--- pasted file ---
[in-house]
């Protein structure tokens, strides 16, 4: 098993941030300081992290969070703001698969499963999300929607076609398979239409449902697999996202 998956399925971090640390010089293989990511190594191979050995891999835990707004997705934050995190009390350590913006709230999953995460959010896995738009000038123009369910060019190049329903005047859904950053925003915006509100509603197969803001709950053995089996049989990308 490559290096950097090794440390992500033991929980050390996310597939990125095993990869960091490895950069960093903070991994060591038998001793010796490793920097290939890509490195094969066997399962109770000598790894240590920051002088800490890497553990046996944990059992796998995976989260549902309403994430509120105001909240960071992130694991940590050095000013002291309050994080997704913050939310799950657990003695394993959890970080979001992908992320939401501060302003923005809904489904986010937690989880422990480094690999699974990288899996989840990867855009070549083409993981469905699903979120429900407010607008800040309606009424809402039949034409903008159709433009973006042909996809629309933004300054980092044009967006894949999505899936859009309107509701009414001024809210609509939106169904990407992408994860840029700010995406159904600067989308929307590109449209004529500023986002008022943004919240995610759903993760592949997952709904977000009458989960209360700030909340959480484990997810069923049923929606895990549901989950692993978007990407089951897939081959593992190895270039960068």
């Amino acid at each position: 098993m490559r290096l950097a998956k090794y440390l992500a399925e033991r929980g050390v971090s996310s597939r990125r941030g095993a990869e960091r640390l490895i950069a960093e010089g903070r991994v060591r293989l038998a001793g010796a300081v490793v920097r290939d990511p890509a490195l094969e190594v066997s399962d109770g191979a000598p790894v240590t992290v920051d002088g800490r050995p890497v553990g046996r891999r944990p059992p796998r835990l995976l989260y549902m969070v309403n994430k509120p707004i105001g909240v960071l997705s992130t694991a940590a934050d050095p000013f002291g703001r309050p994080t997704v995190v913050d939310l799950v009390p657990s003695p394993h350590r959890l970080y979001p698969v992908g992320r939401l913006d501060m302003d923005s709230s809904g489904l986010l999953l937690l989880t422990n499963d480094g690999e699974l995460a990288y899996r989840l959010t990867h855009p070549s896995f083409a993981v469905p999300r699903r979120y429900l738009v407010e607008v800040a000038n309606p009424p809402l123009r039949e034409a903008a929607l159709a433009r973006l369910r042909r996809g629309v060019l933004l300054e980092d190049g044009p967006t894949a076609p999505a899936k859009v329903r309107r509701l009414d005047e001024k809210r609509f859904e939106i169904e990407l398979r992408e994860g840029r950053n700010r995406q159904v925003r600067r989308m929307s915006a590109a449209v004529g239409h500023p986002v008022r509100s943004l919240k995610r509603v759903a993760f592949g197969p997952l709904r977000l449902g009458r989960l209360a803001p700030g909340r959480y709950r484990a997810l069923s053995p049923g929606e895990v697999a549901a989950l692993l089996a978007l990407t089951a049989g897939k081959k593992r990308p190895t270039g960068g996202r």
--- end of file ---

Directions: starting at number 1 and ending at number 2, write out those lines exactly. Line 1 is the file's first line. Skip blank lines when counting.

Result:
[in-house]
């Protein structure tokens, strides 16, 4: 098993941030300081992290969070703001698969499963999300929607076609398979239409449902697999996202 998956399925971090640390010089293989990511190594191979050995891999835990707004997705934050995190009390350590913006709230999953995460959010896995738009000038123009369910060019190049329903005047859904950053925003915006509100509603197969803001709950053995089996049989990308 490559290096950097090794440390992500033991929980050390996310597939990125095993990869960091490895950069960093903070991994060591038998001793010796490793920097290939890509490195094969066997399962109770000598790894240590920051002088800490890497553990046996944990059992796998995976989260549902309403994430509120105001909240960071992130694991940590050095000013002291309050994080997704913050939310799950657990003695394993959890970080979001992908992320939401501060302003923005809904489904986010937690989880422990480094690999699974990288899996989840990867855009070549083409993981469905699903979120429900407010607008800040309606009424809402039949034409903008159709433009973006042909996809629309933004300054980092044009967006894949999505899936859009309107509701009414001024809210609509939106169904990407992408994860840029700010995406159904600067989308929307590109449209004529500023986002008022943004919240995610759903993760592949997952709904977000009458989960209360700030909340959480484990997810069923049923929606895990549901989950692993978007990407089951897939081959593992190895270039960068």